Gerald Wiegert

From Wikipedia, the free encyclopedia
Jump to navigation Jump to search
Gerald Wiegert
Wiegert with a mock-up prototype of the Vector WX-8 at the 2007 Greater Los Angeles Auto Show
Gerald Alden Wiegert

1945 (age 74–75)
EducationTransportation design, vehicle and product design[1]
Alma materCenter for Creative Studies[1]
Art Center College of Design[1]
Northrop University[2]
Vehicle engineer and designer
Years active1970 – present

Gerald Alden "Jerry" Wiegert (born 1945) is an American automotive engineer and businessman. He is notable as the founder of two companies, Vector Motors and Aquajet, and for designing the products marketed by those companies.

Wiegert initially became well known in the late 1970s when he began development of The Vector, a high-performance sports car intended to be America's answer to European cars such as Ferrari, Lamborghini, and Porsche.[3] This concept would be further developed into the Vector W8, which was manufactured and sold between 1989 and 1993.

Life and career[edit]

During his youth, Wiegert developed an interest in automobiles and aerospace. During high school, he won a design contest that provided a full scholarship for University design courses and encouraged him to pursue engineering as a career. In 1970, he began his career in the automotive industry by working as a design consultant at Chrysler, Ford, and General Motors; in 1971 he formed Vehicle Design Force to develop an American supercar.[4] The first concept car designed by this company was called "The Vector." Wiegert announced that the Vector would use the Wankel rotary engine and that it would be priced at $100,000. The concept appeared on the cover of Motor Trend, and after evolving over a period of several years and preliminary marketing as the Vector W2, it entered production as the Vector W8.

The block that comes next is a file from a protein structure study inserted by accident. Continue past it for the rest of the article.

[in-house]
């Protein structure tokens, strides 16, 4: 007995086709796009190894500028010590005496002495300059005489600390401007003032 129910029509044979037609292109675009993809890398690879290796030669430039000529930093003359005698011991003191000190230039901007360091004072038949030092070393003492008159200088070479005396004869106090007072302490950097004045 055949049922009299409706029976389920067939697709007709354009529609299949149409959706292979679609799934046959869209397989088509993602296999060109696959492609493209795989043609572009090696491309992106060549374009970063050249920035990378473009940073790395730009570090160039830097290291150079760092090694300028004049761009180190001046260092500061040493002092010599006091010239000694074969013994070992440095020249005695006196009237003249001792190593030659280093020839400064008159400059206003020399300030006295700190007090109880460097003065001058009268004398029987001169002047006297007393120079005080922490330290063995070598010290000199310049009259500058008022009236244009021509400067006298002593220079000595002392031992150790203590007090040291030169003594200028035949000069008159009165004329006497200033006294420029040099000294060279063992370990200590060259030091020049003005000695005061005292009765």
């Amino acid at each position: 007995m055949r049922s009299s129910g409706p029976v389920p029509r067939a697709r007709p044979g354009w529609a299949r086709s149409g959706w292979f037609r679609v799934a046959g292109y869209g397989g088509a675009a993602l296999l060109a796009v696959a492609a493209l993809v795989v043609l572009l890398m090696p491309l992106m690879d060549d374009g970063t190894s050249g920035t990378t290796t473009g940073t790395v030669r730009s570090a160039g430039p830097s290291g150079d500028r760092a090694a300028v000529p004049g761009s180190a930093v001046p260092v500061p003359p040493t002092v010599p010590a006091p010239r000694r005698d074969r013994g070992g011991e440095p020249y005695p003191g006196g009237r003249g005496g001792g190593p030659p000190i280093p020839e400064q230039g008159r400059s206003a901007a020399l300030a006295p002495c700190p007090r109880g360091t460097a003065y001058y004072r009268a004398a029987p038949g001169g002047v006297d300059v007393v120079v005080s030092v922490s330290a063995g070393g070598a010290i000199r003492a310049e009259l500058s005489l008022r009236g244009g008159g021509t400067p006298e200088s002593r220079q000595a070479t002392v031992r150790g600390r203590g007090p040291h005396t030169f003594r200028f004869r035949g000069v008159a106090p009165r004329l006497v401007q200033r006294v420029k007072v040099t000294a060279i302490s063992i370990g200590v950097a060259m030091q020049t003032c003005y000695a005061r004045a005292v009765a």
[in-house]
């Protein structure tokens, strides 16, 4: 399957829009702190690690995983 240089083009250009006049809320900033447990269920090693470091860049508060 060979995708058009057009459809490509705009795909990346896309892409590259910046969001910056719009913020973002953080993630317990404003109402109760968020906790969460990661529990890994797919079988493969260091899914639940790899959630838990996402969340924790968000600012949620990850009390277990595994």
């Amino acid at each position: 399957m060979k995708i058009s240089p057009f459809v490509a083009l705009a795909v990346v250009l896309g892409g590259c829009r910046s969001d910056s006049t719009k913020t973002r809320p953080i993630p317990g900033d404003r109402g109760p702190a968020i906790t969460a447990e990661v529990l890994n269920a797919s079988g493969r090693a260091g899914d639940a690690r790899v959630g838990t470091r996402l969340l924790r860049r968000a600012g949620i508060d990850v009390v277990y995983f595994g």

In the 1990s, Wiegert entered into dispute with investor Megatech, which initiated a hostile takeover of his company and eventually fired him.[5] Wiegert, via the courts, eventually won back the assets, trademarks, and copyrights to Vector Motors, and in 2008, revived the Vector brand name and began development of a new sports car named the WX-8.[6][7]

Wiegert also founded Aquajet, a personal watercraft company, in the 1990s.[7] Company literature markets Aquajet's Jetbike models as handling like "motorcycles for the water"; they also incorporate futuristic styling cues. The Jetbike won Boating Magazine's Innovation Award 2000.[8] The Jetbike has been featured on Beyond 2000, The Extremists, Planet X, The Next Step, and on CNet.


  1. ^ a b c Griffin, Larry (December 1980). "Vector W2: This is Wiegert at War, and we wish him Godspeed". Car and Driver.
  2. ^ "Company Information: Biography of Gerald Wiegert". Retrieved 14 September 2016.
  3. ^ Linde, Arvid (May 11, 2011). Preston Tucker and Others: Tales of Brilliant Automotive Innovators and Innovations. Veloce Publishing Ltd. pp. 77–81. ISBN 9781845844318.
  4. ^ Kott, Douglas (April 1991). "Vector W8 Twin Turbo: First Drive". Road and Track.
  5. ^ Golden, Conner (January 8, 2019). "The Vector WX-3 Is the Only Car to Out-Countach the Countach". Retrieved 12 February 2019.
  6. ^ Perkins, Chris (January 20, 2017). "Go Behind the Scenes At America's Greatest Failed Supercar Company". Retrieved 12 February 2019.
  7. ^ a b staff (December 30, 2008). "WHERE ARE THEY NOW?: SHADOW FIGURES". Retrieved 12 February 2019.
  8. ^ Hemmel, Jeff (January 2001). "Born to be Wild". Boating: 41. Retrieved 12 February 2019.

Further reading[edit]

  • Cheetham, Craig. Supercars: The World's Most Exotic Sports Cars (2003)

External links[edit]